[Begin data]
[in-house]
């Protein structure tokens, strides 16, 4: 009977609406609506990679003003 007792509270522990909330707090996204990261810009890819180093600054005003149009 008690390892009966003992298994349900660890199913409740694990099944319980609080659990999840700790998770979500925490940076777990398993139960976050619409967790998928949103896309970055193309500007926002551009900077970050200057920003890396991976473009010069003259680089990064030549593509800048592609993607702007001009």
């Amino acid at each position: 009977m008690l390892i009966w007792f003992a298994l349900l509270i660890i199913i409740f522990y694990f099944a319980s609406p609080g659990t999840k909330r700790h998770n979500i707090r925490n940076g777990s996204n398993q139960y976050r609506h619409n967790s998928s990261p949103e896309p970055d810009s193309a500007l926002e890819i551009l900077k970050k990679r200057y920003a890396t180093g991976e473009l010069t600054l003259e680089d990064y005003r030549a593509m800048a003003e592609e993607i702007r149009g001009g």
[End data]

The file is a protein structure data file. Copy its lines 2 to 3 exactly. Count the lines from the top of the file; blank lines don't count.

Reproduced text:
């Protein structure tokens, strides 16, 4: 009977609406609506990679003003 007792509270522990909330707090996204990261810009890819180093600054005003149009 008690390892009966003992298994349900660890199913409740694990099944319980609080659990999840700790998770979500925490940076777990398993139960976050619409967790998928949103896309970055193309500007926002551009900077970050200057920003890396991976473009010069003259680089990064030549593509800048592609993607702007001009």
């Amino acid at each position: 009977m008690l390892i009966w007792f003992a298994l349900l509270i660890i199913i409740f522990y694990f099944a319980s609406p609080g659990t999840k909330r700790h998770n979500i707090r925490n940076g777990s996204n398993q139960y976050r609506h619409n967790s998928s990261p949103e896309p970055d810009s193309a500007l926002e890819i551009l900077k970050k990679r200057y920003a890396t180093g991976e473009l010069t600054l003259e680089d990064y005003r030549a593509m800048a003003e592609e993607i702007r149009g001009g």